Shelterwood students have many opportunities throughout the year to practice performing arts, but the most exciting occasion is the annual Shelterwood Film Festival. Nicknamed “The Shelties,” it is a festive evening of celebration and creativity.

Staff and students alike look forward to this special event, which features both student-created videos and live performances. Everyone dresses up, enjoys a special dinner and takes pictures. This year’s Sheltie Awards were the first to take place in Shelterwood’s new chapel.

“The thing I love most about the Shelties is the way it brings people together to showcase and celebrate the work our students have been doing,” says Kyle Anderson, Performing Arts Coordinator. “The energy of the night is high, and there is plenty of cheering and support.”

Shelties at Shelterwood

Every performance receives an award. This year’s categories, inspired by those at the Oscar Awards, included Best Actor, Best Actress, Best Musical, Best Editing and Best Overall Picture.

“This is a chance for students to release their creative juices a bit,” says Kyle. “It is a showcase of what we’ve been working on the past few months.”

No two films are the same. Some students take a light-hearted approach, with compilation-style videos. “We had lots of laughs this year!” Kyle says. Another group of students created a film inspired by the 48-Hour Film Project, with a required character, a required line of dialogue and a required prompt, but total freedom otherwise. Some videos were more dramatic, ranging from adventure to poetry.

“Students gain a new sense of confidence from showcasing their work,” Kyle explains. A small choir from his performing arts class sang the song Glory, from the film Selma. “Many of them were nervous to perform live, but there is a different confidence in their faces, their bodies and their posture. Great confidence comes from people being proud of their work.”

Students sometimes use creative arts as a way to process their past or work through issues they’re struggling with now. One student wrote a song about an especially difficult experience and performed it live at this year’s Shelties. “It was a beautiful and well-written song, and it talked about both real hurt and real hope,” Kyle explains. “It was such a moving performance and she found real closure in this.”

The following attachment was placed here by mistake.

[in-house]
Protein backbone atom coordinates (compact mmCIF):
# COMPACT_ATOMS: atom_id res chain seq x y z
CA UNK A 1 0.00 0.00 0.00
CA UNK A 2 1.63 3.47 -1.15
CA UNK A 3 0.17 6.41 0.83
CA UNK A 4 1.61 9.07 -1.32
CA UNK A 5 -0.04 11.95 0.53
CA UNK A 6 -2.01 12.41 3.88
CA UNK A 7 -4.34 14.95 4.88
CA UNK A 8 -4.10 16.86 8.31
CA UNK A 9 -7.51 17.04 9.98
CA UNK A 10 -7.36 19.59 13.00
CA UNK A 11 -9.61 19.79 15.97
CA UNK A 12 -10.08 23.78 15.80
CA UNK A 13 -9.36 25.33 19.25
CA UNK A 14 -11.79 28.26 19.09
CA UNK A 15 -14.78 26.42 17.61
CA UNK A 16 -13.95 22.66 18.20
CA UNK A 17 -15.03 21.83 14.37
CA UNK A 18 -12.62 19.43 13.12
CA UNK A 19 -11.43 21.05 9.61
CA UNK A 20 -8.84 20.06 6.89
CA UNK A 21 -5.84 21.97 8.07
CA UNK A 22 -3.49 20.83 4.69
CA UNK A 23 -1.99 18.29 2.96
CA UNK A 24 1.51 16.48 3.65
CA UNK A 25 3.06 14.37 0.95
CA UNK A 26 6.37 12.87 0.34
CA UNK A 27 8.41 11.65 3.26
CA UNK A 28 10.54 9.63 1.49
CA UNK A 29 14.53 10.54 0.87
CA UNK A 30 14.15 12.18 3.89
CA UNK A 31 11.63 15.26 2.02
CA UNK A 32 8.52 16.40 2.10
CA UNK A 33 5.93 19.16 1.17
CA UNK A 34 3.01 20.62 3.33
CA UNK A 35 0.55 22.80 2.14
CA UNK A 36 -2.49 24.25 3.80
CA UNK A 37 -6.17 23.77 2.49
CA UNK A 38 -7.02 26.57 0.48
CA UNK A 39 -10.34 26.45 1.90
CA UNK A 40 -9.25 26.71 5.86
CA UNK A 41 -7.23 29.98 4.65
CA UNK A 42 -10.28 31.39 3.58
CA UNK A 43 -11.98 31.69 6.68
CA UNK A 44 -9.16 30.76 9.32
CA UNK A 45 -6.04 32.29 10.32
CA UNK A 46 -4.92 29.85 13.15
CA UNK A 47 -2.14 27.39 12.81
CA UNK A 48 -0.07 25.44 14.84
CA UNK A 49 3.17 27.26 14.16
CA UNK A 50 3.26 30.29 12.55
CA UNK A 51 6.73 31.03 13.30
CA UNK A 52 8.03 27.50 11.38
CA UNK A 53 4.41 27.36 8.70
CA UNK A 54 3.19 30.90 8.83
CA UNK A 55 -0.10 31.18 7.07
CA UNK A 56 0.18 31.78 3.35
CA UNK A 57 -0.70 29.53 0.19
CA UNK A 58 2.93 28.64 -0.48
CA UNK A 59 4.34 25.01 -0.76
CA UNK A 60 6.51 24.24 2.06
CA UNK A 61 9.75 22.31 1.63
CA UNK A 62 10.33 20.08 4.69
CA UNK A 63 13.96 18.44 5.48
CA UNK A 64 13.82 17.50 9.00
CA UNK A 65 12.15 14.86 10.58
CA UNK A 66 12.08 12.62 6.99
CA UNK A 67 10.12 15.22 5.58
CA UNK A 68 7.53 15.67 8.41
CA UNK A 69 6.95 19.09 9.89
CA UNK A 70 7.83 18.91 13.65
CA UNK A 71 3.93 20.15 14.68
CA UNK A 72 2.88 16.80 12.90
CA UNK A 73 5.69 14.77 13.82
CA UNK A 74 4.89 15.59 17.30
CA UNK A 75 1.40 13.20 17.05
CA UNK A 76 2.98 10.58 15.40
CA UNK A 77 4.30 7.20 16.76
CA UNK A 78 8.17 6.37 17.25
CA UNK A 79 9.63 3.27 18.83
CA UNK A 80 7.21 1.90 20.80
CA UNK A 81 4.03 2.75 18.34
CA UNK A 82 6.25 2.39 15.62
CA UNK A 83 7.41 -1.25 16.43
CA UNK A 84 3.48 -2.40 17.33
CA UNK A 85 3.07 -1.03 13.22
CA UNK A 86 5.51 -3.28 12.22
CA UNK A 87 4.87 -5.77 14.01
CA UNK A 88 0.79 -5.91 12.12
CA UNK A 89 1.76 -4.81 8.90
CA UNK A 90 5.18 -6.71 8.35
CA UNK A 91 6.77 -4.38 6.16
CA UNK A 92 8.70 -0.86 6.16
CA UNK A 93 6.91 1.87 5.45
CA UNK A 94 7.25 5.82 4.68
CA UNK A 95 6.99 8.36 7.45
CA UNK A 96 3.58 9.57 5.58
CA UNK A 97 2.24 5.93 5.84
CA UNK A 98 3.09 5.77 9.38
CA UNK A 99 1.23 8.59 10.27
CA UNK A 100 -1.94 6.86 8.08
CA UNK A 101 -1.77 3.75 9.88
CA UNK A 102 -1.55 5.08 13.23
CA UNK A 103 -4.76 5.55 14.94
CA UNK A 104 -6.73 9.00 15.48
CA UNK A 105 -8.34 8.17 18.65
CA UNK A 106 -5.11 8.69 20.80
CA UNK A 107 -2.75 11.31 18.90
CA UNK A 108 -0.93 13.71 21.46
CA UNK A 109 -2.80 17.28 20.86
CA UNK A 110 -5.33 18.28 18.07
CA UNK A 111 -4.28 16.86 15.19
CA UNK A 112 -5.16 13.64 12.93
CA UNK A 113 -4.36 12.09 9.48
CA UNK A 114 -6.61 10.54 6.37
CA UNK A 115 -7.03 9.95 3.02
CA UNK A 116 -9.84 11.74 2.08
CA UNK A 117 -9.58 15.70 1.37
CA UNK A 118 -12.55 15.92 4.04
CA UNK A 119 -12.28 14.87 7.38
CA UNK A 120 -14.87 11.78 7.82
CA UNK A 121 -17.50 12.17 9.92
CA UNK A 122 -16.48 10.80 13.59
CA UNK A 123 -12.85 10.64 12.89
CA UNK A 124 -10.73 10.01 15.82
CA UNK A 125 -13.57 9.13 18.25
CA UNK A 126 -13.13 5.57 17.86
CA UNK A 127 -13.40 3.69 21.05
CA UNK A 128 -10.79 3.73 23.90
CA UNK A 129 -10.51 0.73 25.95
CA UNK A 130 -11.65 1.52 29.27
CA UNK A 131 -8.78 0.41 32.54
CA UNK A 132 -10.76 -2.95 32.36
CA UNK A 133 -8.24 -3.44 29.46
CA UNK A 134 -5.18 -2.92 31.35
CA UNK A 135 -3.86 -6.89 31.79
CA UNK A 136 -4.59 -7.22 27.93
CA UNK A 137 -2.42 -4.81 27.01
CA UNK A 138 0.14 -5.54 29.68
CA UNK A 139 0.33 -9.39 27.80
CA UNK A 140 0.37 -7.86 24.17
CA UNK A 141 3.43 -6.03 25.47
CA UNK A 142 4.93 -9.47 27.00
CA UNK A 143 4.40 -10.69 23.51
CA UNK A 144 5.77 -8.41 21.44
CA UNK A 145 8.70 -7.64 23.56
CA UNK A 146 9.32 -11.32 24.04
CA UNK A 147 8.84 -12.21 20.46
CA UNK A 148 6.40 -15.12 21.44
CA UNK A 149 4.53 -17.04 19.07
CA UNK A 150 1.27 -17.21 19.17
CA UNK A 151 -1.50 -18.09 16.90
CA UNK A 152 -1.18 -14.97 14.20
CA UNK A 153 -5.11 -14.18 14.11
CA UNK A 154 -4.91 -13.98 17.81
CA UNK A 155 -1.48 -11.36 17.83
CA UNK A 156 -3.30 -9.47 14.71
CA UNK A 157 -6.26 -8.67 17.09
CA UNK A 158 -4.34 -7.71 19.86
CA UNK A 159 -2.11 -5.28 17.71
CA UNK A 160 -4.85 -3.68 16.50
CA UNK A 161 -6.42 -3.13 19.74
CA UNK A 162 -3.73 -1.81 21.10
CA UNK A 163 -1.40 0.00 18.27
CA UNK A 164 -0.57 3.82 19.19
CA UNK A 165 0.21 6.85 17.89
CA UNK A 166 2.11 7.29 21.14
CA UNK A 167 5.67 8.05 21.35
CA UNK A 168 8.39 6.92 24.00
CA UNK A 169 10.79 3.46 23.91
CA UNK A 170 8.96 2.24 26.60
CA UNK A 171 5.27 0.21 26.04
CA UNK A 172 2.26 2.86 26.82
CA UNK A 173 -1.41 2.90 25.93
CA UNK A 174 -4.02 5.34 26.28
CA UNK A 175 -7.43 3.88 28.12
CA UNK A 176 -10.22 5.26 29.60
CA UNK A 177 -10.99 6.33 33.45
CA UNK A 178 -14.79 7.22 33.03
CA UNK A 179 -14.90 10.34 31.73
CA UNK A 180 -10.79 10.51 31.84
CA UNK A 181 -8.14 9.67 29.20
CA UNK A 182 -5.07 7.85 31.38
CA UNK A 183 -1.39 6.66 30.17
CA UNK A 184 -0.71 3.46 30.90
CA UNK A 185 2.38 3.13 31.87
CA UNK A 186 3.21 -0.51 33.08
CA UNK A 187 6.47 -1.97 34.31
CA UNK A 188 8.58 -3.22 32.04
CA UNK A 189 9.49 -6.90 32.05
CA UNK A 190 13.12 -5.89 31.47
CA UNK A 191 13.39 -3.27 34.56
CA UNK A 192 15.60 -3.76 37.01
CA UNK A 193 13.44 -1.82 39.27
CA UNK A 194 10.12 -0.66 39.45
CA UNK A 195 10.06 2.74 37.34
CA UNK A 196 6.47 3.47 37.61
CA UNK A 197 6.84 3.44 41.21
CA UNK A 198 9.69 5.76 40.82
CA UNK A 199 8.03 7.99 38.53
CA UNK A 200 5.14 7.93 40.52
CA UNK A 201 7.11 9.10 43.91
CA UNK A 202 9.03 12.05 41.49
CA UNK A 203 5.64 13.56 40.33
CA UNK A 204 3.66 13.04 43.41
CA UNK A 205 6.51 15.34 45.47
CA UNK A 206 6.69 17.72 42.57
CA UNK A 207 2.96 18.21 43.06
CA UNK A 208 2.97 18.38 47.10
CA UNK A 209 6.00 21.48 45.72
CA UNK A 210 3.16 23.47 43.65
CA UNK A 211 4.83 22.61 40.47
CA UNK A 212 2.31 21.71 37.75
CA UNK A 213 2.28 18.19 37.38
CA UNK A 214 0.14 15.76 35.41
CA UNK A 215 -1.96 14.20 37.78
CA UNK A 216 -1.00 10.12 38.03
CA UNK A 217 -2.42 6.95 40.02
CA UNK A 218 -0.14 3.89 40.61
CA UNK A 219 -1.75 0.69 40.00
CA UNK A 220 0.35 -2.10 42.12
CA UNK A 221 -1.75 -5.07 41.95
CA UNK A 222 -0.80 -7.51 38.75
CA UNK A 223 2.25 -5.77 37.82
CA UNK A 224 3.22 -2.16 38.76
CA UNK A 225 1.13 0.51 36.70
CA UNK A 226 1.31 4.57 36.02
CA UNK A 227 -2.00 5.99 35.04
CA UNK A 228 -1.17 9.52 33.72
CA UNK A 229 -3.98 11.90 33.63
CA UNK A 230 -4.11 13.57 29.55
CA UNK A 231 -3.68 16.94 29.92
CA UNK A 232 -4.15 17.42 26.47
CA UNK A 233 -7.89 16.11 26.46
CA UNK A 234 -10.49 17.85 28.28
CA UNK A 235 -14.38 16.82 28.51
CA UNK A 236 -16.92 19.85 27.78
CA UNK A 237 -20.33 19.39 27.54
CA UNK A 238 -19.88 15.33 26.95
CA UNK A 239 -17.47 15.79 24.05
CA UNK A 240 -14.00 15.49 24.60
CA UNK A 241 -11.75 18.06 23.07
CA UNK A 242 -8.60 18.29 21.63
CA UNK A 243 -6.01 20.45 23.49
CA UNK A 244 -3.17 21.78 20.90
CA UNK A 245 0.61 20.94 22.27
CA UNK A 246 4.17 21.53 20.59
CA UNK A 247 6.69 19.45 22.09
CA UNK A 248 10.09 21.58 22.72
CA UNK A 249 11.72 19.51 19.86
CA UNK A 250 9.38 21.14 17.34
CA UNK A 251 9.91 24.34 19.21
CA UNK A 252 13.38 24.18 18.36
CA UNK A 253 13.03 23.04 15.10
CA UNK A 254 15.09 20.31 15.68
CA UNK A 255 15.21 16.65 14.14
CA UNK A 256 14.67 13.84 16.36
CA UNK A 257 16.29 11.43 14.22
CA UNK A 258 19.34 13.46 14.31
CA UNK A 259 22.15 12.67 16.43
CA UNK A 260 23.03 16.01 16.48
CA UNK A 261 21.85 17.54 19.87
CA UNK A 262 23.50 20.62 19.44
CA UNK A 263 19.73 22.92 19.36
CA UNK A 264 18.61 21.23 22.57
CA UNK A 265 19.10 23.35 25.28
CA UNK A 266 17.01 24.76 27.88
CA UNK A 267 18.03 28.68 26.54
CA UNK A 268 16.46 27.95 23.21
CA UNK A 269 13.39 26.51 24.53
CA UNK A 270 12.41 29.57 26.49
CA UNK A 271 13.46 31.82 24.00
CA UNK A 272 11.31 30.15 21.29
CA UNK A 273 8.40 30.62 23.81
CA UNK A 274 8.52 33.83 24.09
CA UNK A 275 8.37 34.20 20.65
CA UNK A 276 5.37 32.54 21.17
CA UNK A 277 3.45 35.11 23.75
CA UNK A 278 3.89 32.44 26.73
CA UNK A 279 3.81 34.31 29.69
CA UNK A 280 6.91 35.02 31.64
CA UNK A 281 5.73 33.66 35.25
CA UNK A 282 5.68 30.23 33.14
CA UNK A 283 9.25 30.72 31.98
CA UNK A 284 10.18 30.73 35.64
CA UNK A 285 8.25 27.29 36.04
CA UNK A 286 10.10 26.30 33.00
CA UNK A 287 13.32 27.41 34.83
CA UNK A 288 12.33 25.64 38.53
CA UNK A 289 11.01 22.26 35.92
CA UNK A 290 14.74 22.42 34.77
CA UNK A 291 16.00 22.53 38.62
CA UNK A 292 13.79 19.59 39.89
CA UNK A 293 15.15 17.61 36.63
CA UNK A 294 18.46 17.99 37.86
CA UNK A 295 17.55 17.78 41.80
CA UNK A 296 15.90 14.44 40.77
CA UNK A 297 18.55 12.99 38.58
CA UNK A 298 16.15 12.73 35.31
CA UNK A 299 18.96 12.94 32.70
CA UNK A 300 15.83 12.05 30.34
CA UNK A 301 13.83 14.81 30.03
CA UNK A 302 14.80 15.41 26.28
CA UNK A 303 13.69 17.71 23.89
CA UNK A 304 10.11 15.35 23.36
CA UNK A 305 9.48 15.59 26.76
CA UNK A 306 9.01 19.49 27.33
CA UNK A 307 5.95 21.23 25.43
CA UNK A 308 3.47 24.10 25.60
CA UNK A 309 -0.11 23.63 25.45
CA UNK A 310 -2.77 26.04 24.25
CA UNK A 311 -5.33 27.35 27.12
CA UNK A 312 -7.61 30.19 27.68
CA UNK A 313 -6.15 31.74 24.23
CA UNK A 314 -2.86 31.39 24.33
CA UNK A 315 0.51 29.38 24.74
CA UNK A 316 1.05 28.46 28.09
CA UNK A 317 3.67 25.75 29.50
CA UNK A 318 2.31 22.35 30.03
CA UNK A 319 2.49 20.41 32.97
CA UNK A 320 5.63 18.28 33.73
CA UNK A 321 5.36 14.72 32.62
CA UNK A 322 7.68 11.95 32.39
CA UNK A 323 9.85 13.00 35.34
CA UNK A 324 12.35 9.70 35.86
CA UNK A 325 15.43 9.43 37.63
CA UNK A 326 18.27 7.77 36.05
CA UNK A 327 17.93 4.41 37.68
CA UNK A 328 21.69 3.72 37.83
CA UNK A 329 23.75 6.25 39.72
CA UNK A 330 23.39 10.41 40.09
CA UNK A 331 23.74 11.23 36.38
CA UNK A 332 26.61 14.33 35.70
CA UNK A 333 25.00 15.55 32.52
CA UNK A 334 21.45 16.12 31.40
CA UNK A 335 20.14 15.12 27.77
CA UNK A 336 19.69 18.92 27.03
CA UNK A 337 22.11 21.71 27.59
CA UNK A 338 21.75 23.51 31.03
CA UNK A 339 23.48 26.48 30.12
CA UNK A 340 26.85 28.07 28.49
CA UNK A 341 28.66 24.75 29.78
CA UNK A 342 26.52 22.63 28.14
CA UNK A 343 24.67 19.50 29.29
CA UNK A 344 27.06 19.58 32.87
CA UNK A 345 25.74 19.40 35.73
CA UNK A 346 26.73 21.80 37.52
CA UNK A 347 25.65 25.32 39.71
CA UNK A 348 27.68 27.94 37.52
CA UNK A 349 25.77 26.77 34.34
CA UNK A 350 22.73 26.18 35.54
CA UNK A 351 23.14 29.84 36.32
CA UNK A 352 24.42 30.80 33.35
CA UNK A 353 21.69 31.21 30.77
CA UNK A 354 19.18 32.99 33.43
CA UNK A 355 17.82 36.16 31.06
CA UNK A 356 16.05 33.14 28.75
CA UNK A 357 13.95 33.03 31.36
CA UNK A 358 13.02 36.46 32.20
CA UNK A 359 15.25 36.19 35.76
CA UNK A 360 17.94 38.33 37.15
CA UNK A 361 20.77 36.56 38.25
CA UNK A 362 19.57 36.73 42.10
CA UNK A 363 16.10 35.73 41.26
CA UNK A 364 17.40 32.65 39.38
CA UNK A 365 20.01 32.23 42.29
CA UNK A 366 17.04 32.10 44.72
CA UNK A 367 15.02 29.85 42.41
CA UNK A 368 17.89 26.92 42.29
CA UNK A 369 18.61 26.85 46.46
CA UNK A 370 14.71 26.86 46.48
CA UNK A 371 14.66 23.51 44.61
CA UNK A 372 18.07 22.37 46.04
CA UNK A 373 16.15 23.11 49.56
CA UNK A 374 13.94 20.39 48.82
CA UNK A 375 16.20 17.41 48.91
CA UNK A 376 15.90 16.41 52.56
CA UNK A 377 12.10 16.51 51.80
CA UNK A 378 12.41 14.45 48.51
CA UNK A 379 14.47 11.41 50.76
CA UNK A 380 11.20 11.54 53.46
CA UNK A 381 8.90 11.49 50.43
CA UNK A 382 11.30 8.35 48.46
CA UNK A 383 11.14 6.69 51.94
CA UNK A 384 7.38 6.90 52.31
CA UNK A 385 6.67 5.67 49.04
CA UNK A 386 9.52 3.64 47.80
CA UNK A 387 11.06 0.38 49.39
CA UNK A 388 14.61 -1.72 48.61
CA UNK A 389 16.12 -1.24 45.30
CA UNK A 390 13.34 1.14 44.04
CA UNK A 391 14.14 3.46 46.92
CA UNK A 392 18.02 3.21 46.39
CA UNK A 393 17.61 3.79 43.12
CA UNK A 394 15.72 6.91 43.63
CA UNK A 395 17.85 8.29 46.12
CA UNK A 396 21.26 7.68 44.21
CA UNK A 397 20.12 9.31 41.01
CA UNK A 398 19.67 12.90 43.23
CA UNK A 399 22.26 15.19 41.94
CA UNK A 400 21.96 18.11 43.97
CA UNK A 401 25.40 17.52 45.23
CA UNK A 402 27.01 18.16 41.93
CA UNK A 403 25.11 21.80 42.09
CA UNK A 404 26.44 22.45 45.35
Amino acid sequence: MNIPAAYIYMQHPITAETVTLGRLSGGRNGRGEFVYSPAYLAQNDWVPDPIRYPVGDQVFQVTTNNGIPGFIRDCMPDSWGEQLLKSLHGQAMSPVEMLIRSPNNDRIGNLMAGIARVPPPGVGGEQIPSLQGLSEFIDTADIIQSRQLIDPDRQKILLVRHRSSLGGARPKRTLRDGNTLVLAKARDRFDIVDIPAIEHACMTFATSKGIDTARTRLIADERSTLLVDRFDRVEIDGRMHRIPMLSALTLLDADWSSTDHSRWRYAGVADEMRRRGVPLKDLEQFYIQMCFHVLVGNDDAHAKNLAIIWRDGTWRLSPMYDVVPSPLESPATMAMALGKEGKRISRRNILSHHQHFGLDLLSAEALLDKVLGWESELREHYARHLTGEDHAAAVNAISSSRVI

One student wanted to share his Indian heritage by creating a Bollywood-style video, complete with a choreographed group number. “He had a big vision and wanted to get many people involved,” says Daniel Schlenker, Activities and Volunteer Coordinator. When the student arrived at Shelterwood, he struggled to relate to his peers and work with other students.

On the day he filmed the video, however, 15 students arrived, enthusiastic to participate. It was an inclusive experience for this student, and he practiced overcoming social challenges in the process. “I could tell on the day it was shown that he had a lot of pride in the outcome of the video,” Daniel says.

Beyond the creative experience, the filmmaking process is an opportunity for students to build their relational and leadership skills. In filmmaking, students initiate a project and see it to fruition. As they share and receive feedback, they read social cues and learn to compromise. Collaboration with a team helps students relate to their peers. They practice taking responsibility for their actions. When the project is complete, students learn to take pride in their work.

“Students develop responsibility and gain the ability to dream, cast vision and imagine grander things,” Kyle says. “It’s all preparation for the real world.”